- Paperback: 464 pages
- Publisher: Mariner Books; Reprint edition (September 4, 2012)
- Language: English
- ISBN-10: 0547844204
- ISBN-13: 978-0547844206
- Product Dimensions: 5.3 x 1 x 8 inches
- Shipping Weight: 6.4 ounces (View shipping rates and policies)
- Average Customer Review: 334 customer reviews
- Amazon Best Sellers Rank: #615,228 in Books (See Top 100 in Books)
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The Prague Cemetery Paperback – September 4, 2012
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Unlike the conclusions of "I, Claudius" (Graves) or "The Egyptian" (Waltari), PC's ending leaves the reader unsatisfied, because when Simonini reaches the end of the written diary, it ... just ... stops. The reader must surmise what, if anything, is the fate of the narrator, Simonini. This is totally unlike his earlier works, "The Name of the Rose" or "Foucault's Pendulum", in which the endings wrap things up in a believable and acceptable manner.
Ultimately, those readers who like Eco, will likely find this novel exactly the kind of thing they like. Enjoy.
Forrest Gump does not intentionally involve himself in the political or religious ideas of the period, and his tale is ultimately a love story. The Prague Cemetery is clearly not a love story! Simonini has a large appetite for fine food, but no appetite whatsoever for either love or sex. He is repulsed by women and not attracted to men. And curiously, although the author makes these idiosyncrasies clear, he makes no effort to explain them. A skillful forger, Siminoni gets entangled with many historic people - probably too many - and has a significant impact on the outcome of wars, legal decisions, and religious controversies. He is primarily motivated by a fear and hatred of the Jewish race, and his most significant forgeries are documents describing plans for world domination - Protocols of the Elders of Zion - formulated by Jewish leaders during clandestine meetings at Prague's old Jewish cemetery.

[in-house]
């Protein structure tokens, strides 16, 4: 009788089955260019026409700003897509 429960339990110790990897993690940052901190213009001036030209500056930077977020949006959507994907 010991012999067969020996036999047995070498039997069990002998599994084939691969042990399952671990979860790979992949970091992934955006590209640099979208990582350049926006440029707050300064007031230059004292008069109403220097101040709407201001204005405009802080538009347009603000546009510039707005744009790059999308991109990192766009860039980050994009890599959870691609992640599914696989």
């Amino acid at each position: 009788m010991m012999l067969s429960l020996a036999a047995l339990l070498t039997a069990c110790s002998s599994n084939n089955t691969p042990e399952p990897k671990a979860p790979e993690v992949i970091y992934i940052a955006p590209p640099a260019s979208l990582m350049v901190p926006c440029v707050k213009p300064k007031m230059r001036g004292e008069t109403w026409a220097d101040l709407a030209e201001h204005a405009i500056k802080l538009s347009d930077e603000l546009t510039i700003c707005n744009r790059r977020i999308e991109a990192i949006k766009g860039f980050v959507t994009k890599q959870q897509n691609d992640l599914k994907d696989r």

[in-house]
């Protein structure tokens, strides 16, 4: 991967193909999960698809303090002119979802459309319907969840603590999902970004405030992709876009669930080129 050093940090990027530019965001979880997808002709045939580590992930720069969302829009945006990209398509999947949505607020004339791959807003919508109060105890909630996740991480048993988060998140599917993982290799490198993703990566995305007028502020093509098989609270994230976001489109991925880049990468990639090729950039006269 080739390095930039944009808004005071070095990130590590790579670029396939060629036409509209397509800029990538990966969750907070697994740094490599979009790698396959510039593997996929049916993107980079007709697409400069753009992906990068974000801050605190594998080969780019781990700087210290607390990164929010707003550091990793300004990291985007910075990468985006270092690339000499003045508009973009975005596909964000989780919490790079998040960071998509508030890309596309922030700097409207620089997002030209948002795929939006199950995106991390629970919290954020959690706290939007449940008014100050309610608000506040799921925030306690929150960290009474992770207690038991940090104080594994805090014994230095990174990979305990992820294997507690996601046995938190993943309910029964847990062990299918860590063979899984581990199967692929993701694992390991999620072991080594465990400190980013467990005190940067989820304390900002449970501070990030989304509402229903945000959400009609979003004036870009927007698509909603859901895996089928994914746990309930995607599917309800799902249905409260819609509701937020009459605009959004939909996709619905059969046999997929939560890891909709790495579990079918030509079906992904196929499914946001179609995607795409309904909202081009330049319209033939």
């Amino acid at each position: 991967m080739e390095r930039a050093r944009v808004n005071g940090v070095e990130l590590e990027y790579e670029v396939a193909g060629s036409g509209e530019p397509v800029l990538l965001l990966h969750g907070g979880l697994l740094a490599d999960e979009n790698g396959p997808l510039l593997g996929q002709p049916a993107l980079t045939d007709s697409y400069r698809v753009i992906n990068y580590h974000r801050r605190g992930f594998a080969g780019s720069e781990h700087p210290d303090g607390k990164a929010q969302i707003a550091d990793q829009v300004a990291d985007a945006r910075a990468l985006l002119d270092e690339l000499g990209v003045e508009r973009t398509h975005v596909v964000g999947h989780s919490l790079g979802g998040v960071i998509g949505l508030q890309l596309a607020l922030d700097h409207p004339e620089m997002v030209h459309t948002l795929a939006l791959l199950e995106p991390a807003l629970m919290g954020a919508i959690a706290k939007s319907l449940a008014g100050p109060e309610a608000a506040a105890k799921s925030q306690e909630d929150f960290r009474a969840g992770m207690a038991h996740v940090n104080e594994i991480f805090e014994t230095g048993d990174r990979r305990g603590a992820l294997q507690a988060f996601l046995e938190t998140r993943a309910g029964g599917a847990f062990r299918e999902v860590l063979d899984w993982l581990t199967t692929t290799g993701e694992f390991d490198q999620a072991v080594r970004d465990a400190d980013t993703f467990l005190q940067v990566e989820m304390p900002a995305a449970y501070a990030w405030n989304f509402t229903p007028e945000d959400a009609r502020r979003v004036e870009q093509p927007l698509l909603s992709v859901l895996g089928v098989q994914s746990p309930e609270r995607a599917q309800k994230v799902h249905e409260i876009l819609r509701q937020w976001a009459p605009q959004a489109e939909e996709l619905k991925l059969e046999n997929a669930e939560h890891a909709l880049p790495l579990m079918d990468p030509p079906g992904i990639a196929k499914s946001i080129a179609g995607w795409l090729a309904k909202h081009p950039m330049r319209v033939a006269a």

This book is not a "page turner." One issue that slows the pace of reading is the complexity of some of the events and controversies. Even though the novel provides enough context to enable readers to grasp what is happening, sometimes there is an urge to use other sources to learn why it is happening. Another issue is the author's use of three narrators: Simonini, Abbé Dalla Piccola and an unnamed editor. This technique helps produce a clever ending, but it sometimes makes the flow of events hard to follow. And, aside from the ending, there is very little suspense or drama in this novel.